Types of Special Education Programs and Services



When a student is having difficulty in school, a referral to Psychological Services can be very helpful.

Some staff members of Psychology Services serve on multi-disciplinary teams that provide direct and integrated intervention to serve the behaviour and mental health needs of some of our neediest students. Difficulties may include academic, behaviour, or social-emotional problems. A psychological assessment provides information to help principal, teachers, and other school staff develop a program to meet the student’s needs.

Staff members in Psychological Services are assigned to specific elementary and secondary schools within the system. Services are provided in accordance with the standards of professional practice of the College of Psychologists of Ontario.

These services include the following: 

  • full assessments
  • partial assessments:
    • intellectual
    • emotional/behavioural concerns
    • literacy and/or writing
    • math problems
    • early reading 
  • consultation for school staff, parents, students (e.g., study skills, reviewing recommendations with new staff, talking with teacher regarding effectiveness of recommendations, possible other suggestions)
  • presentations (e.g., ADHD, anxiety, learning disabilities, working memory)
  • assistance with IEP
  • SEA claims that require some testing and written report
  • specific training to school staff (e.g., WIAT, early reading assessment)
  • follow-up on assessments for students who continue to struggle despite accommodations and modifications
  • provide mental health diagnosis and behaviour assistance on multi-disciplinary teams that provide support to our Instructional Leadership Facilitators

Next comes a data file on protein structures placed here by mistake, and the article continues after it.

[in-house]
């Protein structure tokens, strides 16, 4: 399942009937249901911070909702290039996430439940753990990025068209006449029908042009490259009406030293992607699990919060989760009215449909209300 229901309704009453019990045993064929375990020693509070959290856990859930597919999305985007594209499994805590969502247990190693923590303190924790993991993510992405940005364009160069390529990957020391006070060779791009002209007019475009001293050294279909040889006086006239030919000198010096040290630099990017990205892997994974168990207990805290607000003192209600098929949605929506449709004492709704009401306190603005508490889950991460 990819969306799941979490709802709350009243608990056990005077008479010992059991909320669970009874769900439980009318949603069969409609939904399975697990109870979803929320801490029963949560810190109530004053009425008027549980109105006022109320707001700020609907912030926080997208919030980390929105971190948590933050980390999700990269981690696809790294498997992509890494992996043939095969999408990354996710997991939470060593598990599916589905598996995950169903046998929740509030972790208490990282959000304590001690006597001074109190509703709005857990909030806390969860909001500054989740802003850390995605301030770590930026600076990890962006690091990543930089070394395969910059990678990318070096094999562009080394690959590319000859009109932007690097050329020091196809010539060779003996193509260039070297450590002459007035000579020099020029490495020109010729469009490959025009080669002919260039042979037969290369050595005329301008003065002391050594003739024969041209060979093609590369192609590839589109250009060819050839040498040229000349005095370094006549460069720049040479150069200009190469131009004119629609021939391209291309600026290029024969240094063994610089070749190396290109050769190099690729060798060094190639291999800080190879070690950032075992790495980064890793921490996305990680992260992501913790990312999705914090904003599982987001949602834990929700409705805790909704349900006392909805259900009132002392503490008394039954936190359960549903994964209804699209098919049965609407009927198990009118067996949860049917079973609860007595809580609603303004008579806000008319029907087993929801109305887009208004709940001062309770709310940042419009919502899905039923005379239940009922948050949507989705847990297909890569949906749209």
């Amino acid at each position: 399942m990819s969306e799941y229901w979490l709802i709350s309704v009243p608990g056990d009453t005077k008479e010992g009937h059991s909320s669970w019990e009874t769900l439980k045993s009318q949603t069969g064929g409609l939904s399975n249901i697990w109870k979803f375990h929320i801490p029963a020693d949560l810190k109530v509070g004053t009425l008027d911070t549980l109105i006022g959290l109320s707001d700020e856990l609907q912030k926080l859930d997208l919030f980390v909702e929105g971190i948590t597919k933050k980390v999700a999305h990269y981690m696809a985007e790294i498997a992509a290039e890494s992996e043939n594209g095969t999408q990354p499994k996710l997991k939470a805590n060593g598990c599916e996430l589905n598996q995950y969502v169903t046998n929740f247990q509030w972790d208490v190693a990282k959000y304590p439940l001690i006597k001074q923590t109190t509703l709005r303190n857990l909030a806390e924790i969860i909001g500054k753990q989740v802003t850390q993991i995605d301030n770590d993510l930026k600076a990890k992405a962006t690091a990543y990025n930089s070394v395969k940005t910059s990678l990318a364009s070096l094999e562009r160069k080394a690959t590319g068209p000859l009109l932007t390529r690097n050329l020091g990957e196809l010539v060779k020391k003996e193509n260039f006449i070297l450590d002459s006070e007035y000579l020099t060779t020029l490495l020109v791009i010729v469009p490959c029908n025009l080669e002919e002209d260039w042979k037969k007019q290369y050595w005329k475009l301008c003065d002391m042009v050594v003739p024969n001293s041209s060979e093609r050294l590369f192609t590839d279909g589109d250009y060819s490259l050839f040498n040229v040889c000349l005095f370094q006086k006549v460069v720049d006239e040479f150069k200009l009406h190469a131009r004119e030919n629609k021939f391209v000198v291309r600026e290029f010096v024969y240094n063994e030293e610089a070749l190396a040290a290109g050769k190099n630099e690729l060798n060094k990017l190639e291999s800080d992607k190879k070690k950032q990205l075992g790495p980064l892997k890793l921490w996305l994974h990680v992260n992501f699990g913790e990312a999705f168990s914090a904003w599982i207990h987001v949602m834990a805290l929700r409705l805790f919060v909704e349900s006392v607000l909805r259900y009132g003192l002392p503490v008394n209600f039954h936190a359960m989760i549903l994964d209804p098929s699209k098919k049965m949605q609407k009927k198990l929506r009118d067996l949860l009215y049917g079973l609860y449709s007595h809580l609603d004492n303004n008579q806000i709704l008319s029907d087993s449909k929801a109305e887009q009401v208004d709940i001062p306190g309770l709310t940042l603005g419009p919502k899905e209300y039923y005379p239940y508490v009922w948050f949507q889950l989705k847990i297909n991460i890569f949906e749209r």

• other – any other service that the school staff or students need and psychology staff can provide


Students with behavioural needs have a range of support available to them. As always, support provided within the classroom setting is the first option considered. On those occasions when a student requires more intensive intervention, the Principal can request the services of the Instructional Leadership Consultant (ILC) for Special Education for their region.  The ILC, or one of their Behaviour Support Assistant(s) (BSA), is available to observe the student, attend case conferences, and to assist in the development of appropriate program interventions/ strategies for the student. These interventions may be outlined in an Individual Education Plan (IEP) or as a Safety Plan which is reflected in the IEP.

Behaviour Support Assistants (BSA) - by school assignment - offices at CECs 

  • work directly with school staff to develop and maintain strategies to improve student behaviour
  • respond to emergency situations where safety is the major issue and support staff in addressing this concern and with the development of student individual safety plans and worker safety plans
  • provide functional behaviour assessments and other data collection systems to identify and analyze behaviour for change
  • provide training for staff in Crisis Prevention Institute’s nonviolent crisis intervention program
  • provide workshops, in-services, and institutes on various topics related to student behaviour


The goal of the Focused Intervention Resource Support Team (FIRST) is to coach schools in implementing and creating effective response plans that address the needs of all learners. The purpose is to support student well-being and safety through the collection of data and on-going assessment.



These teams are composed of professionals from diverse disciplines, including psychology, attendance and counselling, speech and language, behaviour and special education, to provide seamless support for students with special needs.  Our objectives within Special Education Services are clear:

  • We provide services to schools to help them support students with special needs
  • We provide services to schools to raise their capacity to support students with special needs.



What is self-regulation?

Self-regulation is more than just self-control. According to one definition: